There is nothing in the new US policy laid out by President Donald Trump that can bring the 16-year-long Afghan war to an end. The much-awaited strategy that links Afghanistan with the US South Asia policy is likely to only deepen regional tensions. The toughening stance on Pakistan may have serious repercussions for an already troubled relationship between Islamabad and Washington.
Although Trump has said that US troops would not stay in Afghanistan for long, there is certainly no clear exit plan. As in the past, the emphasis is on the military solution that may keep the US involved in the Afghan war forever. Trump has not specified the number of additional US forces being deployed there, but he has already given the Pentagon approval for 3,900 soldiers thus bringing the total American troop presence in the country close to 10,000.
This marks a complete turnaround in Trump’s election promise to pull out US troops from Afghanistan. He seems to be getting the US more deeply engaged in what he had earlier described as a futile war. It is apparent that he has given in to the pressure from the American military establishment, though one tends to agree with him that complete military withdrawal would have disastrous consequences for regional security.
Most US defence analysts agree that a surge in troops can only help in maintaining the existing stalemate. The new American strategy has come at a time when the Afghan Taliban insurgents have expanded their influence to over 40 per cent of the country that is plagued by rising internal political discord.
There still seems to be no realisation in the Trump administration about the seriousness of the Afghan situation. It will not be easy for the US forces to contain the Taliban advance and to maintain the status quo for a longer period. What is most alarming is the spread of the insurgency even to regions in north Afghanistan that were previously considered secure.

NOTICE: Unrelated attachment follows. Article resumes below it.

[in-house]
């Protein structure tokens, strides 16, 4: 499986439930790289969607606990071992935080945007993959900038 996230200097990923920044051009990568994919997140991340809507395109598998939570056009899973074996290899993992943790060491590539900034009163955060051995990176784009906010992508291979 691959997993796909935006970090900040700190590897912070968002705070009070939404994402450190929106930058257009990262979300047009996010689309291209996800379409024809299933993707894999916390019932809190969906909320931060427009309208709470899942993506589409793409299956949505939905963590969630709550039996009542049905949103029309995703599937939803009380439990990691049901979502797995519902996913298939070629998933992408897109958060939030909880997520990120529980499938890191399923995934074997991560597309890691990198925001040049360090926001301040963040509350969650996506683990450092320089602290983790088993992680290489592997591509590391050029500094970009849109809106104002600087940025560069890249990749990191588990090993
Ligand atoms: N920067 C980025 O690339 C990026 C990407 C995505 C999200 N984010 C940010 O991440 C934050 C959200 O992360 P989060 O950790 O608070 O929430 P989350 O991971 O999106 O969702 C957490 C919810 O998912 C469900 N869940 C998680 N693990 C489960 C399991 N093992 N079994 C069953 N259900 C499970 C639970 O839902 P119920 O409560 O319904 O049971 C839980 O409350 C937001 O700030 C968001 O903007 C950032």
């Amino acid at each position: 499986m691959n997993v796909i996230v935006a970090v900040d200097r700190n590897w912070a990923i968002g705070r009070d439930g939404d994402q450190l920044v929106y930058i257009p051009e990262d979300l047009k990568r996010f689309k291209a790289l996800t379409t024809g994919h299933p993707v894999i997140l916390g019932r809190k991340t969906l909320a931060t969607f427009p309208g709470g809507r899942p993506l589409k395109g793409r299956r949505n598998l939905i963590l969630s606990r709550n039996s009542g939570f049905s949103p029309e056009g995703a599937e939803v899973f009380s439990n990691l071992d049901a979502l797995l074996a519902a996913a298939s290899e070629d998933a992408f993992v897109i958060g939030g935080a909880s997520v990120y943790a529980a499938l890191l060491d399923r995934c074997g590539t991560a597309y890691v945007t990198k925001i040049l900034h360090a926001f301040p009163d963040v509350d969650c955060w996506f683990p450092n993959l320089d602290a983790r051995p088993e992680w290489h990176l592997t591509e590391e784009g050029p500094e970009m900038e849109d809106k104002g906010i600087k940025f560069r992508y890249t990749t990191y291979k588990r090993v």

Diplomacy and political options are clearly not a priority for the Trump administration.
It has been the bloodiest year in Afghanistan in terms of civil and military casualties since the US invasion in 2001. The rising spectre of the militant Islamic State group and daring terrorist attacks, claimed by the network, have worsened the security situation. The surge in US troops is not likely to shift the balance in the war significantly. The surge is more of a patchwork effort than a serious attempt at exploring the possibility of a political solution to the Afghan conflict.
Diplomacy and political options are clearly not a priority for the Trump administration, though there has been a fleeting mention of the administration’s willingness to begin talks with the Afghan Taliban insurgents. There is certainly no road map for peace. Like his predecessor Barack Obama, Trump has made it clear that the United States will not be engaged in nation-building in Afghanistan.
But there is also no plan to stabilise the political and economic situation in Afghanistan. The danger is that a confused and flawed policy may push the United States much deeper into the Afghan quagmire and fuel regional tensions. While assigning India a greater role, there is no plan to engage other neighbouring and surrounding countries in the effort to resolve the Afghan conflict.